Design TeamBjörn Martenson, Sonja Nagel, Jan Theissen
From the architect. This 365 square-metre site is located in Tübingen; on a south-facing slope with a view over the city and of Tübingen castle. The 1960s development plan stipulates a specific position for the house on the site as well as “insertion into the surroundings” according to §34 of the Federal Building Code. The client commissioned the design of a family home that would pro- vide passively heated living space for two adults and four children. Use of energy efficient passive house technology, natural application of materials and prudent use of the resources at hand, make the buil- ding sustainable. The potential adaptation of the house to the fami- ly’s living situation was an important aspect thereof.
The question is, what is “good” living space? What defines it and what does one really need? These issues guided us in our approach to the layout of the house, which has been efficiently designed to optimally deliver maximum use of space, functionality and flexibility. We strove to create outstanding spatial quality using a minimum of materials. Imaginative overlapping of spatial areas and uses were designed to give the inhabitants a feeling of spaciousness, manifold atmospheres and various realms of possibility—despite minimised living area. The parameters of a limited-sized site, distance spacing regulations, and ample living space for six people, led the building to grow upwards in tower-like fashion. JustK relates to the surrounding grey 1920s tuff buildings in a contemporary manner through its compact envelope and defined roof volume.
The swing of its hipped roof and its multiply-kinked shape derive on the one hand from a desire to create maximum spatial volume with minimum distance spacing, which the 70° angle facilitates in adherence to state building regu- lations, and on the other hand from a request by the neighbours to keep the view of Tübingen Castle unimpeded—under which conditions they sold the site.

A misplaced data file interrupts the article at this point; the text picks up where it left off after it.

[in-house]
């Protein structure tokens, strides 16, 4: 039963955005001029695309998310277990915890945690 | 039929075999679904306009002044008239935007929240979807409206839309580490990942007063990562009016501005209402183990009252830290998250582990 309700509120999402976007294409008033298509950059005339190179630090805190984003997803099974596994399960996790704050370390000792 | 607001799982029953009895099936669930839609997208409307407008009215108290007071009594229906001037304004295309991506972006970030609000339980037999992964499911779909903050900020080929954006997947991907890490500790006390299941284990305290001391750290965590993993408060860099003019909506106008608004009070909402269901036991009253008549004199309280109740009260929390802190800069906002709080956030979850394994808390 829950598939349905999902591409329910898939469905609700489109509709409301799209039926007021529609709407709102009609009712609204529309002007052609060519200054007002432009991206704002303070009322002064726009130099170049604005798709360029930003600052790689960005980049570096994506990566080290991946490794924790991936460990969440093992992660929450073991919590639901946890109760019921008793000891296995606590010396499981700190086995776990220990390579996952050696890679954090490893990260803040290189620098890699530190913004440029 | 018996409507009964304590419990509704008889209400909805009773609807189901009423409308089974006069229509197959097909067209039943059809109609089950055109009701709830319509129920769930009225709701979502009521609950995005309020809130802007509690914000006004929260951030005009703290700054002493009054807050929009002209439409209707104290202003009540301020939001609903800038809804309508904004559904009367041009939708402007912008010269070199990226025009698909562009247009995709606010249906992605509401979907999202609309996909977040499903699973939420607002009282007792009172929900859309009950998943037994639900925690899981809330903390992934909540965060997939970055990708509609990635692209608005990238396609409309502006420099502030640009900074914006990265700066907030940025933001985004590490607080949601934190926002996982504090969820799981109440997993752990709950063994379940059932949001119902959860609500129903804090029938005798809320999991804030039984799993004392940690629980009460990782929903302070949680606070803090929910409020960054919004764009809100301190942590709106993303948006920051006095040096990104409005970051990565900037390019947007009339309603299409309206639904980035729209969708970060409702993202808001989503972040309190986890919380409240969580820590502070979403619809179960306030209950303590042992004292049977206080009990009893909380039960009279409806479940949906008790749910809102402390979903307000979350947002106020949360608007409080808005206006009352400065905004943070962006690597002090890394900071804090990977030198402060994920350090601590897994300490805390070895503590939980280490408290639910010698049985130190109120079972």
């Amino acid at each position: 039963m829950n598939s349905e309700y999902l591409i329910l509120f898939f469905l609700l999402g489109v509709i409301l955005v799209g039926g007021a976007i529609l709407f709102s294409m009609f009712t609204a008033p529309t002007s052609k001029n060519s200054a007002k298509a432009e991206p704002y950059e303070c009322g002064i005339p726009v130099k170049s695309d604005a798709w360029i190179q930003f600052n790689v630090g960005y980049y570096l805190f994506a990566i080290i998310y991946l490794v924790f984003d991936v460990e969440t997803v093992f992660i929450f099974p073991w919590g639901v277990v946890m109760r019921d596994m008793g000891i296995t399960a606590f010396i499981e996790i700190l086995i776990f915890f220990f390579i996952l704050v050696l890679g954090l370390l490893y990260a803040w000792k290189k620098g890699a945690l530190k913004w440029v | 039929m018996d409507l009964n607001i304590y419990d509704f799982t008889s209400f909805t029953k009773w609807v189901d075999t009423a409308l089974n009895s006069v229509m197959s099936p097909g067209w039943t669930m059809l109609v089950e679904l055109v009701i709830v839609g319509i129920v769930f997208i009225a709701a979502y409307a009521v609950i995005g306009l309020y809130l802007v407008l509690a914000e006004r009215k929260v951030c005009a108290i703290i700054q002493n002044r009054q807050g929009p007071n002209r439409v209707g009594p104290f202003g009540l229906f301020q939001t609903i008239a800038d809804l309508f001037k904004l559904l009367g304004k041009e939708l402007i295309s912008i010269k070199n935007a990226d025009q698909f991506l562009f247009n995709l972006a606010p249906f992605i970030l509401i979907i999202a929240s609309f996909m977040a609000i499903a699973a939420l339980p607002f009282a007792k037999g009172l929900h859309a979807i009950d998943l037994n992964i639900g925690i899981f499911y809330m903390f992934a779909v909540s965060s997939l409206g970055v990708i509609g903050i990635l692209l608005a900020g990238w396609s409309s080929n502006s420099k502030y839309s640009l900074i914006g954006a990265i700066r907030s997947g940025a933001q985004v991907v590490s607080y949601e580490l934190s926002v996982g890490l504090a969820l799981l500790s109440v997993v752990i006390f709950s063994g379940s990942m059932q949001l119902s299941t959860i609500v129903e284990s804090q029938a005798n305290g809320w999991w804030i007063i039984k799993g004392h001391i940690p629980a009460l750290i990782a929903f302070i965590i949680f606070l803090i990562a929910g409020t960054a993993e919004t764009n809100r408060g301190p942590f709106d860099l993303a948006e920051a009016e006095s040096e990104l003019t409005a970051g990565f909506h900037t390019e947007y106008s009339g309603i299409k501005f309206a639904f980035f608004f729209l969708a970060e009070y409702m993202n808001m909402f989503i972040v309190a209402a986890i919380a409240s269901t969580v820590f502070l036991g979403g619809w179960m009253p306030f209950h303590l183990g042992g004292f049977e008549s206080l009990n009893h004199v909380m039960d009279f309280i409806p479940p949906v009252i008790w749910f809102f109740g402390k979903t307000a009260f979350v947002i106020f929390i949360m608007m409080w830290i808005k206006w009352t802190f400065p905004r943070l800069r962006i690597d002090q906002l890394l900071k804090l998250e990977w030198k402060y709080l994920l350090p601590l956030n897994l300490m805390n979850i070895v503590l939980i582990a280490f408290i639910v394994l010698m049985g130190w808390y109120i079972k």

Prefabrication, Structure, Surface Treatment The structural physical demands on passive houses, their short construction period as well as sustainability considerations, all culminated in a decision to build this house in solid wood, optimally using the potentials of prefabrication. The whole building consists of 136 elements, which were fabricated with notches for carpentry and joinery as well as with drill holes and grooves for installation of the electrics.
Wood is the main material to be used consistently throughout the structure and interior surfaces; as a renewable raw material it was chosen not least for its favourable energy balance. To keep costs down, the wooden surfaces in the common rooms have been designed in “refined shell construction.” The industrial surface of these cross-layered wooden elements have been sanded down, bucked and soaped to preserve the light character of the wood.